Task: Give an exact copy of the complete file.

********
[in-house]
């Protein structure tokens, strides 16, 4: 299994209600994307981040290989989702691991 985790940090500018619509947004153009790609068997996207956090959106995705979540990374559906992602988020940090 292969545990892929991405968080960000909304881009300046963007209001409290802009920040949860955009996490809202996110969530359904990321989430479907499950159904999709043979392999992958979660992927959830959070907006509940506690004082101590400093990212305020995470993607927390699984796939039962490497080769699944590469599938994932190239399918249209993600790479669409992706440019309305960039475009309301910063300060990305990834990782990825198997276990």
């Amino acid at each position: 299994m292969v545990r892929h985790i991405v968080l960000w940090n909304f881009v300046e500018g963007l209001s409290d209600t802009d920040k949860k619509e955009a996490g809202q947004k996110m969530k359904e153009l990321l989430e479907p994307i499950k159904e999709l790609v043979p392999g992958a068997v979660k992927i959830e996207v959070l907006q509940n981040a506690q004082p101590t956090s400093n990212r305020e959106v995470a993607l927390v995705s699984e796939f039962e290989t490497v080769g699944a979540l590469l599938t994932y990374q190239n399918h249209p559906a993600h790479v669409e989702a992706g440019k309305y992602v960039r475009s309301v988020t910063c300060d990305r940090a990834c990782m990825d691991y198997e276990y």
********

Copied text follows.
[in-house]
């Protein structure tokens, strides 16, 4: 299994209600994307981040290989989702691991 985790940090500018619509947004153009790609068997996207956090959106995705979540990374559906992602988020940090 292969545990892929991405968080960000909304881009300046963007209001409290802009920040949860955009996490809202996110969530359904990321989430479907499950159904999709043979392999992958979660992927959830959070907006509940506690004082101590400093990212305020995470993607927390699984796939039962490497080769699944590469599938994932190239399918249209993600790479669409992706440019309305960039475009309301910063300060990305990834990782990825198997276990």
């Amino acid at each position: 299994m292969v545990r892929h985790i991405v968080l960000w940090n909304f881009v300046e500018g963007l209001s409290d209600t802009d920040k949860k619509e955009a996490g809202q947004k996110m969530k359904e153009l990321l989430e479907p994307i499950k159904e999709l790609v043979p392999g992958a068997v979660k992927i959830e996207v959070l907006q509940n981040a506690q004082p101590t956090s400093n990212r305020e959106v995470a993607l927390v995705s699984e796939f039962e290989t490497v080769g699944a979540l590469l599938t994932y990374q190239n399918h249209p559906a993600h790479v669409e989702a992706g440019k309305y992602v960039r475009s309301v988020t910063c300060d990305r940090a990834c990782m990825d691991y198997e276990y």